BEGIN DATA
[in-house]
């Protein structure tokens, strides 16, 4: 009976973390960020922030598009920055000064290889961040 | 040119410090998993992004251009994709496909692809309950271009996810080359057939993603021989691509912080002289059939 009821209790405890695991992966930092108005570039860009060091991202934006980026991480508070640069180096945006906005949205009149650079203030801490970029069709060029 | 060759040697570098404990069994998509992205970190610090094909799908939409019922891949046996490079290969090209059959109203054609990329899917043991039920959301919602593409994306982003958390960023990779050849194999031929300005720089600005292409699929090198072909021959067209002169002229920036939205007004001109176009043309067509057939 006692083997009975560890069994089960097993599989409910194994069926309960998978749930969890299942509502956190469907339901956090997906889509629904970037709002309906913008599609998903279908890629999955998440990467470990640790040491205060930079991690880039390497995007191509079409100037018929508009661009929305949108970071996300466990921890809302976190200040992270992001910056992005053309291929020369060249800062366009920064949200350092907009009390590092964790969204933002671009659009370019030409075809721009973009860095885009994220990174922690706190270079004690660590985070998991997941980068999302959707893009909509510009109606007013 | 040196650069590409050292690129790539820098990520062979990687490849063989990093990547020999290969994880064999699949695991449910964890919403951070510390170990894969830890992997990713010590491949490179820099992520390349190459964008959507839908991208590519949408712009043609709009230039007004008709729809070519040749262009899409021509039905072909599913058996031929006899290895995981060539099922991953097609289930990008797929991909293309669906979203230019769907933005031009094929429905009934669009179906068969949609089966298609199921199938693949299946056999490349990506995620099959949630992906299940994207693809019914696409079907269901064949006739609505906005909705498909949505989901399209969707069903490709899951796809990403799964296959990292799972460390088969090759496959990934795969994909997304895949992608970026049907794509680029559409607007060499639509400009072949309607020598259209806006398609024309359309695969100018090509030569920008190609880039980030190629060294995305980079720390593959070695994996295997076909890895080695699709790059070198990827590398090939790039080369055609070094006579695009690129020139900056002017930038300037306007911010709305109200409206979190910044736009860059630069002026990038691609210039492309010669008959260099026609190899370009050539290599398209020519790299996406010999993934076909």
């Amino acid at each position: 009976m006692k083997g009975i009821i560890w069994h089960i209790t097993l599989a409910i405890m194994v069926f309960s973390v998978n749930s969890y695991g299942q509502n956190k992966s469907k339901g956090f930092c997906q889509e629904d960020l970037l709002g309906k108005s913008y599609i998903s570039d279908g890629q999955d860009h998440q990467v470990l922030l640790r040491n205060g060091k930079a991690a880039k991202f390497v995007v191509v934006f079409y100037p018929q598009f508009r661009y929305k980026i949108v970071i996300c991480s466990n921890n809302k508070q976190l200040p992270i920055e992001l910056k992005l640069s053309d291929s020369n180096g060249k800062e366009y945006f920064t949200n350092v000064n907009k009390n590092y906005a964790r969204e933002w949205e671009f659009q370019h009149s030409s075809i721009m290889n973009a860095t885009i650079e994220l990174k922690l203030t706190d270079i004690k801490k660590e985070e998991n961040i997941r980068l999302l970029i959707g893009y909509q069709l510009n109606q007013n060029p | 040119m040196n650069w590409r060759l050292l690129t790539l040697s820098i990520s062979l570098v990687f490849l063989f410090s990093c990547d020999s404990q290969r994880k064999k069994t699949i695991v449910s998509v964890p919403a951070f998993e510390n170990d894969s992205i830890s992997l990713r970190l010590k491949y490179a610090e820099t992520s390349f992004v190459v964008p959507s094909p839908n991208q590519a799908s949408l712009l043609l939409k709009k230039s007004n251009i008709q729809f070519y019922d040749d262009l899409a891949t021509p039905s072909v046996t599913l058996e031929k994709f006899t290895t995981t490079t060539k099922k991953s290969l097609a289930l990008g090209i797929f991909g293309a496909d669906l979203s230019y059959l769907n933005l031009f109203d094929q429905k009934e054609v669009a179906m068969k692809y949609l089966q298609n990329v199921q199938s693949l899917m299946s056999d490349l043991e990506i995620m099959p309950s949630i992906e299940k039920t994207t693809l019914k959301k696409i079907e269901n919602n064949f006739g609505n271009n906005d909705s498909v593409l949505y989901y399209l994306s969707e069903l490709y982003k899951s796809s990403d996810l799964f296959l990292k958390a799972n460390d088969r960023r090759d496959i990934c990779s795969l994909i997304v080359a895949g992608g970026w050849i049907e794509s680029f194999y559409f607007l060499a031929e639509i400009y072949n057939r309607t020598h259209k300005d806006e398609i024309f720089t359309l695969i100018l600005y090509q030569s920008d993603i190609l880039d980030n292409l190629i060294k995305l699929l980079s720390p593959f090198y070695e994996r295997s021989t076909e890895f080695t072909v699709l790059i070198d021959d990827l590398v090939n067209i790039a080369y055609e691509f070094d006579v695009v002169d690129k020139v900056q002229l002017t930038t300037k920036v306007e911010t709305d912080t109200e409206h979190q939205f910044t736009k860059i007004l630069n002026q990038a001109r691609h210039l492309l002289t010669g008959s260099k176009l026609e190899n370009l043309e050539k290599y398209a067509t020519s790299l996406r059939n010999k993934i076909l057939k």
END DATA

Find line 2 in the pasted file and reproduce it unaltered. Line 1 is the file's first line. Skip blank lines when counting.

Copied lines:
């Protein structure tokens, strides 16, 4: 009976973390960020922030598009920055000064290889961040 | 040119410090998993992004251009994709496909692809309950271009996810080359057939993603021989691509912080002289059939 009821209790405890695991992966930092108005570039860009060091991202934006980026991480508070640069180096945006906005949205009149650079203030801490970029069709060029 | 060759040697570098404990069994998509992205970190610090094909799908939409019922891949046996490079290969090209059959109203054609990329899917043991039920959301919602593409994306982003958390960023990779050849194999031929300005720089600005292409699929090198072909021959067209002169002229920036939205007004001109176009043309067509057939 006692083997009975560890069994089960097993599989409910194994069926309960998978749930969890299942509502956190469907339901956090997906889509629904970037709002309906913008599609998903279908890629999955998440990467470990640790040491205060930079991690880039390497995007191509079409100037018929508009661009929305949108970071996300466990921890809302976190200040992270992001910056992005053309291929020369060249800062366009920064949200350092907009009390590092964790969204933002671009659009370019030409075809721009973009860095885009994220990174922690706190270079004690660590985070998991997941980068999302959707893009909509510009109606007013 | 040196650069590409050292690129790539820098990520062979990687490849063989990093990547020999290969994880064999699949695991449910964890919403951070510390170990894969830890992997990713010590491949490179820099992520390349190459964008959507839908991208590519949408712009043609709009230039007004008709729809070519040749262009899409021509039905072909599913058996031929006899290895995981060539099922991953097609289930990008797929991909293309669906979203230019769907933005031009094929429905009934669009179906068969949609089966298609199921199938693949299946056999490349990506995620099959949630992906299940994207693809019914696409079907269901064949006739609505906005909705498909949505989901399209969707069903490709899951796809990403799964296959990292799972460390088969090759496959990934795969994909997304895949992608970026049907794509680029559409607007060499639509400009072949309607020598259209806006398609024309359309695969100018090509030569920008190609880039980030190629060294995305980079720390593959070695994996295997076909890895080695699709790059070198990827590398090939790039080369055609070094006579695009690129020139900056002017930038300037306007911010709305109200409206979190910044736009860059630069002026990038691609210039492309010669008959260099026609190899370009050539290599398209020519790299996406010999993934076909």